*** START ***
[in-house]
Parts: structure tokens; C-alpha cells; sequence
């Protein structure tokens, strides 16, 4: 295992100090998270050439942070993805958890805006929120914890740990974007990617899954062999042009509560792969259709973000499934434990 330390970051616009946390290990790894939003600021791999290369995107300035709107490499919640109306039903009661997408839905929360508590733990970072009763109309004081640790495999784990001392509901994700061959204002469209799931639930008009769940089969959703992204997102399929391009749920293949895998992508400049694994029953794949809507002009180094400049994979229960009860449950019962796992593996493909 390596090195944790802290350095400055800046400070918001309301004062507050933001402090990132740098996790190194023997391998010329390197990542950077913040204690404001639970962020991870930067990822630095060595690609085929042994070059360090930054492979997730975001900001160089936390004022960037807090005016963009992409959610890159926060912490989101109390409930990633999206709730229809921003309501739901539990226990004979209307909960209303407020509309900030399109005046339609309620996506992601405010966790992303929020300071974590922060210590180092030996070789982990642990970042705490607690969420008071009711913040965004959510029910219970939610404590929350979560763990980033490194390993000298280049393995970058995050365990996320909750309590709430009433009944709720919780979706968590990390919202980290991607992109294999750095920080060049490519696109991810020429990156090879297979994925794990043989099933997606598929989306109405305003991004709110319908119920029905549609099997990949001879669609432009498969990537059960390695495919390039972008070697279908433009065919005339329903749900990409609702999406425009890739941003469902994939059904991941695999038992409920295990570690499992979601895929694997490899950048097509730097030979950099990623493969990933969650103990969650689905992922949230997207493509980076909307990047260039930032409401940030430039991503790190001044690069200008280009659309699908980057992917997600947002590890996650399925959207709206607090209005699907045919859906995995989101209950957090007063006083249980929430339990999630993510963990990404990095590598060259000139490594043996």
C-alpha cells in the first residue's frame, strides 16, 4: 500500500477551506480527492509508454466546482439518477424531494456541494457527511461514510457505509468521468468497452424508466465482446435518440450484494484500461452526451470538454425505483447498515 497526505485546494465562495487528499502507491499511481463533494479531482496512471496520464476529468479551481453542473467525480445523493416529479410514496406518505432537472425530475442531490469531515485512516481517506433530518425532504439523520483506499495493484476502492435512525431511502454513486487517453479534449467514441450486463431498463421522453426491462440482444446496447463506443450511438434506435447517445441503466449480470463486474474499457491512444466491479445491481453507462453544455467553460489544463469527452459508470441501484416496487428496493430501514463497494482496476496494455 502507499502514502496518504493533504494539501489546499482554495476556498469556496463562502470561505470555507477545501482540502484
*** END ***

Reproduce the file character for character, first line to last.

[in-house]
Parts: structure tokens; C-alpha cells; sequence
């Protein structure tokens, strides 16, 4: 295992100090998270050439942070993805958890805006929120914890740990974007990617899954062999042009509560792969259709973000499934434990 330390970051616009946390290990790894939003600021791999290369995107300035709107490499919640109306039903009661997408839905929360508590733990970072009763109309004081640790495999784990001392509901994700061959204002469209799931639930008009769940089969959703992204997102399929391009749920293949895998992508400049694994029953794949809507002009180094400049994979229960009860449950019962796992593996493909 390596090195944790802290350095400055800046400070918001309301004062507050933001402090990132740098996790190194023997391998010329390197990542950077913040204690404001639970962020991870930067990822630095060595690609085929042994070059360090930054492979997730975001900001160089936390004022960037807090005016963009992409959610890159926060912490989101109390409930990633999206709730229809921003309501739901539990226990004979209307909960209303407020509309900030399109005046339609309620996506992601405010966790992303929020300071974590922060210590180092030996070789982990642990970042705490607690969420008071009711913040965004959510029910219970939610404590929350979560763990980033490194390993000298280049393995970058995050365990996320909750309590709430009433009944709720919780979706968590990390919202980290991607992109294999750095920080060049490519696109991810020429990156090879297979994925794990043989099933997606598929989306109405305003991004709110319908119920029905549609099997990949001879669609432009498969990537059960390695495919390039972008070697279908433009065919005339329903749900990409609702999406425009890739941003469902994939059904991941695999038992409920295990570690499992979601895929694997490899950048097509730097030979950099990623493969990933969650103990969650689905992922949230997207493509980076909307990047260039930032409401940030430039991503790190001044690069200008280009659309699908980057992917997600947002590890996650399925959207709206607090209005699907045919859906995995989101209950957090007063006083249980929430339990999630993510963990990404990095590598060259000139490594043996």
C-alpha cells in the first residue's frame, strides 16, 4: 500500500477551506480527492509508454466546482439518477424531494456541494457527511461514510457505509468521468468497452424508466465482446435518440450484494484500461452526451470538454425505483447498515 497526505485546494465562495487528499502507491499511481463533494479531482496512471496520464476529468479551481453542473467525480445523493416529479410514496406518505432537472425530475442531490469531515485512516481517506433530518425532504439523520483506499495493484476502492435512525431511502454513486487517453479534449467514441450486463431498463421522453426491462440482444446496447463506443450511438434506435447517445441503466449480470463486474474499457491512444466491479445491481453507462453544455467553460489544463469527452459508470441501484416496487428496493430501514463497494482496476496494455 502507499502514502496518504493533504494539501489546499482554495476556498469556496463562502470561505470555507477545501482540502484